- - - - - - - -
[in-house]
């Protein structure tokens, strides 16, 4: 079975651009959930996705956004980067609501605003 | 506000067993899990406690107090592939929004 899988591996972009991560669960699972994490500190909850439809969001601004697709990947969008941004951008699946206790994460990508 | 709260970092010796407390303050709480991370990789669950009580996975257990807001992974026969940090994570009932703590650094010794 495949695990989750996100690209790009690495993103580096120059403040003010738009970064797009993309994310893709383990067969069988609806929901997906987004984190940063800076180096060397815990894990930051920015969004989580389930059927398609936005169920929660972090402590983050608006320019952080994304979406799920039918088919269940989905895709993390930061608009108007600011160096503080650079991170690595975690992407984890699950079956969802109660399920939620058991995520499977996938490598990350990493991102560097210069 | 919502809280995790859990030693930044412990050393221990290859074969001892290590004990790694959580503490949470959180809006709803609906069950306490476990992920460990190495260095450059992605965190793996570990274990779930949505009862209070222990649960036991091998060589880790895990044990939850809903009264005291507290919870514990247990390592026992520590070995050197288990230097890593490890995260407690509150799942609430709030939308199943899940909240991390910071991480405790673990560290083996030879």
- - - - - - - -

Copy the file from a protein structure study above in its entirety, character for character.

[in-house]
């Protein structure tokens, strides 16, 4: 079975651009959930996705956004980067609501605003 | 506000067993899990406690107090592939929004 899988591996972009991560669960699972994490500190909850439809969001601004697709990947969008941004951008699946206790994460990508 | 709260970092010796407390303050709480991370990789669950009580996975257990807001992974026969940090994570009932703590650094010794 495949695990989750996100690209790009690495993103580096120059403040003010738009970064797009993309994310893709383990067969069988609806929901997906987004984190940063800076180096060397815990894990930051920015969004989580389930059927398609936005169920929660972090402590983050608006320019952080994304979406799920039918088919269940989905895709993390930061608009108007600011160096503080650079991170690595975690992407984890699950079956969802109660399920939620058991995520499977996938490598990350990493991102560097210069 | 919502809280995790859990030693930044412990050393221990290859074969001892290590004990790694959580503490949470959180809006709803609906069950306490476990992920460990190495260095450059992605965190793996570990274990779930949505009862209070222990649960036991091998060589880790895990044990939850809903009264005291507290919870514990247990390592026992520590070995050197288990230097890593490890995260407690509150799942609430709030939308199943899940909240991390910071991480405790673990560290083996030879």